Wednesday

6th Jul 2022

Questions raised on Tsipras' true euro intentions

  • While bailout talks drag on between Greece and its creditors, capital controls remains in place (Photo: Eric Maurice)

Greece presented no new reform proposals Tuesday raising questions on whether prime minister Alexis Tsipras really wants a bailout agreement.

He was expected to submit new reform ideas to eurozone leaders, who called the emergency meeting to unlock bailout talks and prevent a Greek euro exit.

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But finance minister Euclid Tsakalotos arrived empty-handed at the Eurogroup meeting earlier in the afternoon and indicated the new proposal would be submitted only Wednesday.

With the delay coming despite the worsening economic conditions in Greece and despite the weight of expectation from his euro partners, the main question in Athens and other EU capitals is: What does Tsipras want and what can he deliver?

During the referendum campaign last week, he said he intended to get a deal 48 hours after the vote and keep Greece in the euro.

On Tuesday, he received the backing of the four main Greek parties, in addition to his own Syriza-led coalition.

The four backers are the Greek Independents (nationalists), New Democracy (conservative), Pasok (socialist), and To Potami (centrist).

He now enjoys more power and popularity than any leader since the start of the crisis in 2009.

"He has full support," Greek journalist and economic analyst Thanasis Koukakis told EUobserver.

"MPs will vote for any deal he might bring back from Brussels. The other parties will back him even if he agrees to very strict measures”.

But Koukakis added: “I’m not quite sure he wants a deal with Europe”.

With capital controls, and public and private sectors short of liquidity, "we have [already] gone more than halfway to a Grexit”, he said.

The situation has stirred debate within the Syriza party.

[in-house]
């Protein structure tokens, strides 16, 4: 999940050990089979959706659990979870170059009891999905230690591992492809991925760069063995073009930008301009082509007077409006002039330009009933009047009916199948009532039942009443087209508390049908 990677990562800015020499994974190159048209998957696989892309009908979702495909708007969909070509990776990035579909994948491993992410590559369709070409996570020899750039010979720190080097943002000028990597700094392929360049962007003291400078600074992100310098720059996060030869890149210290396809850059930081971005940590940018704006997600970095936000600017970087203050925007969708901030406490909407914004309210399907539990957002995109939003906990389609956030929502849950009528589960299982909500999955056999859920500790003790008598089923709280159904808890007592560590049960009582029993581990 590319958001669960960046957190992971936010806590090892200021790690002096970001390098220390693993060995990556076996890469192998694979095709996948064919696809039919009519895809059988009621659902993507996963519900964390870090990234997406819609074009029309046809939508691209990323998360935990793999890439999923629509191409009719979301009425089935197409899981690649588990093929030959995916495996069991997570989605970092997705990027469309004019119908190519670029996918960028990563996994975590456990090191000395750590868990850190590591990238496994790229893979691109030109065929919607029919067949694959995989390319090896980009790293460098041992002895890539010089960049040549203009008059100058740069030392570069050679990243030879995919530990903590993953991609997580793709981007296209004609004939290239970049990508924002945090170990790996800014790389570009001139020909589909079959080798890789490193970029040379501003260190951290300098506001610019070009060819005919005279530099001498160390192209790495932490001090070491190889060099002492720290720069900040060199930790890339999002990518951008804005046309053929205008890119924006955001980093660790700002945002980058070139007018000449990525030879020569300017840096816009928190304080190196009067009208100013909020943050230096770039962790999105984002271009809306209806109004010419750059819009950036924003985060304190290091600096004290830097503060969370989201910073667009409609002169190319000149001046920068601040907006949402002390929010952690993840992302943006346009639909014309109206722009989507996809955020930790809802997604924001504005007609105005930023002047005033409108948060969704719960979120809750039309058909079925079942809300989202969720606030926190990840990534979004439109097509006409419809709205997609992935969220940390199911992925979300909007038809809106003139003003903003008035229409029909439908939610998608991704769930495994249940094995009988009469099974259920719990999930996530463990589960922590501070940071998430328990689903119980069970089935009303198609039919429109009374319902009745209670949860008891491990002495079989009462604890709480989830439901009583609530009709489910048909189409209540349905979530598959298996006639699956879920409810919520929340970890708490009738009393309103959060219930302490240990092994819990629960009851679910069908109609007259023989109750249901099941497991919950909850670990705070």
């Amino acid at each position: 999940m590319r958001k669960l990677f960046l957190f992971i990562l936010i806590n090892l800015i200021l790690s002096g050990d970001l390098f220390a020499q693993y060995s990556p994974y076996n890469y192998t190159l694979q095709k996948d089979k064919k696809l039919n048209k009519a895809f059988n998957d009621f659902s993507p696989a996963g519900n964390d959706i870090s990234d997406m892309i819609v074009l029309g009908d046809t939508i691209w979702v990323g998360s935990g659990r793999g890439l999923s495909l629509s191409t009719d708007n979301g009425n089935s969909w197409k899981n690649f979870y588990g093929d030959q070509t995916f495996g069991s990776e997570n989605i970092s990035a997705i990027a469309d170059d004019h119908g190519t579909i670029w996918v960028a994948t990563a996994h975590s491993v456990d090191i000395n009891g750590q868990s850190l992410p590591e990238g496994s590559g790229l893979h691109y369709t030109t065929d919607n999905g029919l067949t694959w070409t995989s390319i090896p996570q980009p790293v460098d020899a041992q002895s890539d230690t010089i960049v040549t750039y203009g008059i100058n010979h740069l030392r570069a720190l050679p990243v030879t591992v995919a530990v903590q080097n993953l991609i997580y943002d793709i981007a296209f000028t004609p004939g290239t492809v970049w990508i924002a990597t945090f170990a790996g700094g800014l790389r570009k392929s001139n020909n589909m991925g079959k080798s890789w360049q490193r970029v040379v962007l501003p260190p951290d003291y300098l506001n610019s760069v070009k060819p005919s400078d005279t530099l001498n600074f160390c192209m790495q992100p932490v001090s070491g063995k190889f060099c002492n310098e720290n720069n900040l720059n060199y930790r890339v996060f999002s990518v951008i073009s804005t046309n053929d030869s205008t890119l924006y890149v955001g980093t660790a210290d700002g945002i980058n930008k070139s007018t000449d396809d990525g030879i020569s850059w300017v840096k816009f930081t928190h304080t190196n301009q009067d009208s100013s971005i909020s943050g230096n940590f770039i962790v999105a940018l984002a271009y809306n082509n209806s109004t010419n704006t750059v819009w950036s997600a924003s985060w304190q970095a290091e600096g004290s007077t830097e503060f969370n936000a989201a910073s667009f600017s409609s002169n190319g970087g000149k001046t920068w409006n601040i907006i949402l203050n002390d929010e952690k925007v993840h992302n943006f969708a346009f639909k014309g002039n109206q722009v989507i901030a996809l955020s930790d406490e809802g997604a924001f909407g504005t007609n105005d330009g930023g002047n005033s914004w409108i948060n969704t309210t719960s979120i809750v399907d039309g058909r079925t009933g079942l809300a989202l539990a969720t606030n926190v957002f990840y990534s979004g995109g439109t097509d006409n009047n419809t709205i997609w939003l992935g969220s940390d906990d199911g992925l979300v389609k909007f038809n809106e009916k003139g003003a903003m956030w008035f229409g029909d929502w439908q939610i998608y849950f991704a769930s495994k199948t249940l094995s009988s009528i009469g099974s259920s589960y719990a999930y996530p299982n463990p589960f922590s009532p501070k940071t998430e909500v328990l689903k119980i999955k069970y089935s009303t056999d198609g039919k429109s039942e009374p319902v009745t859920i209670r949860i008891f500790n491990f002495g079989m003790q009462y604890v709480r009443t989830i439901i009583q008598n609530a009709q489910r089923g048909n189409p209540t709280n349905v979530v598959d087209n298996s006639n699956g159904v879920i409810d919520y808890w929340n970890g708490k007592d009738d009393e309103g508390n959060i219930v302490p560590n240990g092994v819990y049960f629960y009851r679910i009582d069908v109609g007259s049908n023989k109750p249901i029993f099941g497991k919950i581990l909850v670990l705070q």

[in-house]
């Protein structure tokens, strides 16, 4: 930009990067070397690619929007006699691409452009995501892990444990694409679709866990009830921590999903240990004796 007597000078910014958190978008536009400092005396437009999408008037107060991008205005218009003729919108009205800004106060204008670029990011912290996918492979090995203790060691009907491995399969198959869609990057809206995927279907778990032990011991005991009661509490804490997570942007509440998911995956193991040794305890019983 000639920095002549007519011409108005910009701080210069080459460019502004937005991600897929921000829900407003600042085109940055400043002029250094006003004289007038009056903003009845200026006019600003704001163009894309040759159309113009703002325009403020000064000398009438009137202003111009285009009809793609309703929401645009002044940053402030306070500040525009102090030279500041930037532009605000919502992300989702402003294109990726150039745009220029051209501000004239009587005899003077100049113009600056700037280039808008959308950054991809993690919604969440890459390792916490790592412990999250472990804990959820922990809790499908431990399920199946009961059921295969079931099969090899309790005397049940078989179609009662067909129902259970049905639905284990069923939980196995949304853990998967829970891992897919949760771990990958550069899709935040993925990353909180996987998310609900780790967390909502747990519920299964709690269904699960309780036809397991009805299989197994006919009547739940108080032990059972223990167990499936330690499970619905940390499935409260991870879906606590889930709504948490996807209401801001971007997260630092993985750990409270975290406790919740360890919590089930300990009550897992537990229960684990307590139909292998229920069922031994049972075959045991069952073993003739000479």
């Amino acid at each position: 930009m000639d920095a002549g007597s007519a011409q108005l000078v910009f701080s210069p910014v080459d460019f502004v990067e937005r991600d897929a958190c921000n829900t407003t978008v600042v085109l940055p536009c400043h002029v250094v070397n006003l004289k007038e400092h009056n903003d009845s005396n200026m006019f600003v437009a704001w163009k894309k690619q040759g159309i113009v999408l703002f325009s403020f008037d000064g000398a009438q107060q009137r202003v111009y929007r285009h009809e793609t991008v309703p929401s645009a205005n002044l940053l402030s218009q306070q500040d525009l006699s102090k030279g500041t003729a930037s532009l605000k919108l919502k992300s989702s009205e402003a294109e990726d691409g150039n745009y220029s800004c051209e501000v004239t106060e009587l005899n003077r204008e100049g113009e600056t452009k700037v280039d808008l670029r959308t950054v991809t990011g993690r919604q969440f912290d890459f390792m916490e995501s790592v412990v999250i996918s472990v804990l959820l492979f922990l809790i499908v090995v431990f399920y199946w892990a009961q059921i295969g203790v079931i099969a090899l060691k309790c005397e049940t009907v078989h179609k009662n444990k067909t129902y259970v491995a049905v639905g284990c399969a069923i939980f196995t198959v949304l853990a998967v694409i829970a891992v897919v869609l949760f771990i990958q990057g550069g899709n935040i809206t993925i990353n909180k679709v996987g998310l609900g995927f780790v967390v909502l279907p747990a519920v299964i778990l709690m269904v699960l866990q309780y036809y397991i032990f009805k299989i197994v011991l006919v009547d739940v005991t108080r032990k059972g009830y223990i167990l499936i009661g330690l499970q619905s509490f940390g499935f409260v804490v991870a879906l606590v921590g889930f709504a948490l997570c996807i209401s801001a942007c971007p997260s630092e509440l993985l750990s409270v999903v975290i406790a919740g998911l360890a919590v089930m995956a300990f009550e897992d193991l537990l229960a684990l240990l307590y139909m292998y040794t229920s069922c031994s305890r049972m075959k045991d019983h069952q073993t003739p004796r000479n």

Alexis Mitropoulos, a Syriza MP and parliament deputy speaker, said on Greek TV on Tuesday that "Greek society [is] not prepared for a rift with the creditors and for a Grexit”.

But Costas Lapavitsas, another Syriza MP, told this website it would be "very difficult … to accept [austerity] measures" after the referendum.

For Lapavitsas, who is also an economist, the question of parliamentary endorsement isn’t even relevant anymore.

"The referendum was a political earthquake that created a new logic”, he said. "Now it has to do with what the people want, and the people don't want austerity".

Tsipras’ way out?

"This contradictory situation will be resolved very soon," Lapavitsas, a Syriza left-winger and an advocate of euro exit, added.

"I expect Greece to come under enormous pressure and the Greek government to take unusual economic steps”.

"If you follow the logic of the situation, it goes a lot deeper than the negotiations. It is the structure of the monetary union itself that creates this situation”, he said.

A few hours before he resigned on Sunday, finance minister Yanis Varoufakis also said that, if necessary, Greece would "issue parallel liquidity and California-style IOU's, in an electronic form”.

"We should have done it a week ago”, he added.

Whether Tsipras will lean toward the Lapavitsas faction or towards MPs like Mitropoulos remains to be seen.

He has led Syriza since 2008, but insiders say he doesn't have the personal qualities to impose his will on the party.

Two models

In the end, his decision might boil down to choosing one of two economic models which inspire Syriza, said Koukakis, the economic analyst.

The first model is the Latin American left, "which needs currency autonomy for its economic policies, like the use of devaluation”, Koukakis noted.

The second model is the J curve of economic growth advocated by economists such as Nobel prize winner Paul Krugman and by John Galbraith, both of whom Varoufakis likes.

According to the J curve model, a country can have a rapid growth "if the monetary policy is free, without constraint like a monetary union”, Koukakis said.

Meanwhile, on the streets of Athens, people await developments in Brussels with a sense of fatalism.

"If there is no agreement, there will be no alternative than to leave the euro”, a man who voted No said.

"It will be very difficult, but we will have no choice”.

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